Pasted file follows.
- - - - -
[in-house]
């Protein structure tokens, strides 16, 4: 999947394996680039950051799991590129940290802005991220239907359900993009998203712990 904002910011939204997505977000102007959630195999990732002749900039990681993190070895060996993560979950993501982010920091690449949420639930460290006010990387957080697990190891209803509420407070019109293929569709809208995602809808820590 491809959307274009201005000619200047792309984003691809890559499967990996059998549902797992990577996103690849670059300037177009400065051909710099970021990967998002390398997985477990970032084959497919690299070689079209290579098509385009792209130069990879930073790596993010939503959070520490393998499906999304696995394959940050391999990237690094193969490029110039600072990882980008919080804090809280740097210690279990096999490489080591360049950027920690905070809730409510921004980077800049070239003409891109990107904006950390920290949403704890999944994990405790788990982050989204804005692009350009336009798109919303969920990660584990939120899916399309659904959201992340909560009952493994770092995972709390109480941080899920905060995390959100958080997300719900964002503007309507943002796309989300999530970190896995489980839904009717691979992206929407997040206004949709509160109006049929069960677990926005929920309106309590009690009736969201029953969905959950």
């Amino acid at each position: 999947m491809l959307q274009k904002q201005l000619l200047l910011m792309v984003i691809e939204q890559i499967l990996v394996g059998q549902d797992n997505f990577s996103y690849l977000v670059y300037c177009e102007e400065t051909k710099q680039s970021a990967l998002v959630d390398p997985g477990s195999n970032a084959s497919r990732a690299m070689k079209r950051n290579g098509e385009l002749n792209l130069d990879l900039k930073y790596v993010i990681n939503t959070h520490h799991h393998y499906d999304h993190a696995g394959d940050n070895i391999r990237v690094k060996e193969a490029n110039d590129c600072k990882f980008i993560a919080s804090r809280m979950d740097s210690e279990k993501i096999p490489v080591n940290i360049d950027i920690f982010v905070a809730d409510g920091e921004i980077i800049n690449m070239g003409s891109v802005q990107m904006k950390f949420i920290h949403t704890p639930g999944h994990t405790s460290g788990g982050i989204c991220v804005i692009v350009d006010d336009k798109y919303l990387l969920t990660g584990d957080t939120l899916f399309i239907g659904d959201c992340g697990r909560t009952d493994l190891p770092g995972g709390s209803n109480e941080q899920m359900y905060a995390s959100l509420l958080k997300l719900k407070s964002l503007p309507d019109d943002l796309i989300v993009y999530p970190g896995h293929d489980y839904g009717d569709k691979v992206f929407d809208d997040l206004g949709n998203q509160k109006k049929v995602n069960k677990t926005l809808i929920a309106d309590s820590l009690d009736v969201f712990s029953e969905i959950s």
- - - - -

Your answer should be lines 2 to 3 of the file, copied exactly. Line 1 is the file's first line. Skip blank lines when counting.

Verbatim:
């Protein structure tokens, strides 16, 4: 999947394996680039950051799991590129940290802005991220239907359900993009998203712990 904002910011939204997505977000102007959630195999990732002749900039990681993190070895060996993560979950993501982010920091690449949420639930460290006010990387957080697990190891209803509420407070019109293929569709809208995602809808820590 491809959307274009201005000619200047792309984003691809890559499967990996059998549902797992990577996103690849670059300037177009400065051909710099970021990967998002390398997985477990970032084959497919690299070689079209290579098509385009792209130069990879930073790596993010939503959070520490393998499906999304696995394959940050391999990237690094193969490029110039600072990882980008919080804090809280740097210690279990096999490489080591360049950027920690905070809730409510921004980077800049070239003409891109990107904006950390920290949403704890999944994990405790788990982050989204804005692009350009336009798109919303969920990660584990939120899916399309659904959201992340909560009952493994770092995972709390109480941080899920905060995390959100958080997300719900964002503007309507943002796309989300999530970190896995489980839904009717691979992206929407997040206004949709509160109006049929069960677990926005929920309106309590009690009736969201029953969905959950």
């Amino acid at each position: 999947m491809l959307q274009k904002q201005l000619l200047l910011m792309v984003i691809e939204q890559i499967l990996v394996g059998q549902d797992n997505f990577s996103y690849l977000v670059y300037c177009e102007e400065t051909k710099q680039s970021a990967l998002v959630d390398p997985g477990s195999n970032a084959s497919r990732a690299m070689k079209r950051n290579g098509e385009l002749n792209l130069d990879l900039k930073y790596v993010i990681n939503t959070h520490h799991h393998y499906d999304h993190a696995g394959d940050n070895i391999r990237v690094k060996e193969a490029n110039d590129c600072k990882f980008i993560a919080s804090r809280m979950d740097s210690e279990k993501i096999p490489v080591n940290i360049d950027i920690f982010v905070a809730d409510g920091e921004i980077i800049n690449m070239g003409s891109v802005q990107m904006k950390f949420i920290h949403t704890p639930g999944h994990t405790s460290g788990g982050i989204c991220v804005i692009v350009d006010d336009k798109y919303l990387l969920t990660g584990d957080t939120l899916f399309i239907g659904d959201c992340g697990r909560t009952d493994l190891p770092g995972g709390s209803n109480e941080q899920m359900y905060a995390s959100l509420l958080k997300l719900k407070s964002l503007p309507d019109d943002l796309i989300v993009y999530p970190g896995h293929d489980y839904g009717d569709k691979v992206f929407d809208d997040l206004g949709n998203q509160k109006k049929v995602n069960k677990t926005l809808i929920a309106d309590s820590l009690d009736v969201f712990s029953e969905i959950s």